It’s a rhetorical question, but it’s worrisome that it even has to be asked. An increasing number of people don’t believe that they do, or at least give half hearted support to the notion of Israel’s right to fight back.
Special Report by Nidra Poller – Paris, July 22, 2014 – Israel, they say, harumph, has the right to defend itself, but… But not entirely. Both sides are asked to act with restraint. Not exactly both. Because the conflict is lopsided: 37 then 58, 102, and now more than 200 Palestinians killed. The vast majority, according to Palestinian sources, are civilians. Women, children and the elderly, to say nothing of the thousands of wounded. On the other side, zilch. That’s it, the stage is set, the lethal narrative has wheels and it’s going to be fueled daily, automatically, unapologetically.
How might Hamas act with restraint? Its goal is to kill all the Jews and occupy all the territory from the Jordan to the sea. Whereas the Israelis want zero dead, zero wounded, and the pursuit of a productive life in an intact nation. So what would restraint amount to? Hamas would kill half the Jewish Israelis? There is no justification for this cooking-the-books vision of a confrontation with worldwide ramifications: The frontier between civilization and savagery runs along the Gaza-Israel border.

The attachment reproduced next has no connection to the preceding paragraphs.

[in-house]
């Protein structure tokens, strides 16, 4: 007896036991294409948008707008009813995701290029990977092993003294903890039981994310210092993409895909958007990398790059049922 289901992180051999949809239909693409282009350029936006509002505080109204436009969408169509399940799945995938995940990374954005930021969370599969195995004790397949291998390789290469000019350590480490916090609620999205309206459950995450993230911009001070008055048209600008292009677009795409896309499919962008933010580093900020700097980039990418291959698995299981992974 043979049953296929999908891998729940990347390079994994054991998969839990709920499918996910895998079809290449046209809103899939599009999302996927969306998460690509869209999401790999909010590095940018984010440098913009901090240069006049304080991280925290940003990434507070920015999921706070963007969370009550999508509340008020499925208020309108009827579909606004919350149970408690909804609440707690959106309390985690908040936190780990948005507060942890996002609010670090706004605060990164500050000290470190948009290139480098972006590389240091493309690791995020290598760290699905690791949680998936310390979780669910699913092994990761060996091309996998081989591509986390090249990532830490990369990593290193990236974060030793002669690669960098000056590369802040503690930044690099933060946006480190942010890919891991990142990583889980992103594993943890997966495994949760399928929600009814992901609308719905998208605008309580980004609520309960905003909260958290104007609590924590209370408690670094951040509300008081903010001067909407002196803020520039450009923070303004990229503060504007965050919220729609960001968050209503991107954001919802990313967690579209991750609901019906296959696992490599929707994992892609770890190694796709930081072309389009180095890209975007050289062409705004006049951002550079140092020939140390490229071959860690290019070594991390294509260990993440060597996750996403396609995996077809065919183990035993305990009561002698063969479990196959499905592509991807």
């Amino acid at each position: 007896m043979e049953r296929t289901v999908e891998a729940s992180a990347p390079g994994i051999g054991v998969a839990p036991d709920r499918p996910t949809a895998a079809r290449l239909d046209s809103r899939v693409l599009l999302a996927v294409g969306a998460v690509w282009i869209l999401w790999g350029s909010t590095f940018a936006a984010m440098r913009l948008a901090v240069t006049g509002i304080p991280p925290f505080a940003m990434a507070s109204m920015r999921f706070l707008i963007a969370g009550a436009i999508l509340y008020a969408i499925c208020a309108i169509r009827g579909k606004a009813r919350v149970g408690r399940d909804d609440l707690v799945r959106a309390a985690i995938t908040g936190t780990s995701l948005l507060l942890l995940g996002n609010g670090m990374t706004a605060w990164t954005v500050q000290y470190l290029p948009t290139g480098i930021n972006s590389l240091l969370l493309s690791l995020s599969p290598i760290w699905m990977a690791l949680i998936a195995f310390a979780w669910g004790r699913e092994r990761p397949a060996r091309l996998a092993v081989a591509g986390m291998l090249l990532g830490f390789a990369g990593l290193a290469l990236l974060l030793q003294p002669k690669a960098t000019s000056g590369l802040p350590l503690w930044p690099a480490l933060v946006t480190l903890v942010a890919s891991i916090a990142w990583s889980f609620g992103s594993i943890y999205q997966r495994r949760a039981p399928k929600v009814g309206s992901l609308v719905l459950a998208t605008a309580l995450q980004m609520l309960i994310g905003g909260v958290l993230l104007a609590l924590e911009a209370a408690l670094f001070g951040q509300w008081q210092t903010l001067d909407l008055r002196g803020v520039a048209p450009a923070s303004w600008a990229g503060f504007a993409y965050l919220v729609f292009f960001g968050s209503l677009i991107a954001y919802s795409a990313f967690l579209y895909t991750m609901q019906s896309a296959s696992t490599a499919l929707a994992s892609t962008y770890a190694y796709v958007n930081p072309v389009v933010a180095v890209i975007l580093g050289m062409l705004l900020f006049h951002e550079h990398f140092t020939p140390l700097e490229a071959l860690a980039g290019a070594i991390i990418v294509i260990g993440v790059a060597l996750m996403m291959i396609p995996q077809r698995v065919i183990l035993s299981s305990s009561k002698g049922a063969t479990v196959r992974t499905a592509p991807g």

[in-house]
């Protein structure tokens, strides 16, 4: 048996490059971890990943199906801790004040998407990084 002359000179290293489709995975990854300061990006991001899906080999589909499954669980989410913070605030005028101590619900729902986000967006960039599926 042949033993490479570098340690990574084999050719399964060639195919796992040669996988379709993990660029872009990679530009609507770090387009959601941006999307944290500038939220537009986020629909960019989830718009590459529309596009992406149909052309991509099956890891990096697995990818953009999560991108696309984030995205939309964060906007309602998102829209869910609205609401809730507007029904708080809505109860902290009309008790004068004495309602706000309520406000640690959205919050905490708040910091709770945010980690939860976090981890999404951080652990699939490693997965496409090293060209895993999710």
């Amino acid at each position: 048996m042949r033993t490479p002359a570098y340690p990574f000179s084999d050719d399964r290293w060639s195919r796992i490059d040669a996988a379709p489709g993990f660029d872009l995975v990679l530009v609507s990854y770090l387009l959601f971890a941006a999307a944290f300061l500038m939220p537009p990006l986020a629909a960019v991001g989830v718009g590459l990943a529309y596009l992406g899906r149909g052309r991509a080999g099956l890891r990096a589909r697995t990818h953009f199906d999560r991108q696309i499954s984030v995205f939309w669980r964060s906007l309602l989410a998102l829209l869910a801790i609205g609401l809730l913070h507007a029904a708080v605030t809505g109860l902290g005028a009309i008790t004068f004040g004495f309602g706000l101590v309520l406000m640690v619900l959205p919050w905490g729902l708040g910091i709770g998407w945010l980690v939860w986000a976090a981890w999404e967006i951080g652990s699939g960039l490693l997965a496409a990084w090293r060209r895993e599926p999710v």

The Israeli army could crush Hamas in the space of 24 hours, simply by disregarding the fate of civilians caught in the interstices of a war machine built instead of a decent place for living creatures. Israel doesn’t use its power that way.
If the heroic Iron Dome were struck with a malediction and all eight batteries suddenly went dead, if ever Hamas got the upper hand, the rockets launched from Gaza could quickly balance the books. Would that be okay? 200 victims on each side. A draw? The competing teams shake hands and go home happy to have played a good game? No. Hamas would pursue its genocidal enterprise without the slightest restraint. What would they say then? The president of the United States, his secretary of state, European leaders, the General Secretary of the United Nations, journalists and readers eager to comment on the “conflict.” If ever Israel became weak like the helpless people of Iraq or Nigeria, what would public opinion say? Sorry, guys. It turns out you should have hit the enemy with all your might. Contemporary public opinion has taken a strong stand on that old-fashioned genocide, the Shoah. It doesn’t take a genius to figure that one out: it was a terrible tragedy that is sincerely regretted Or almost.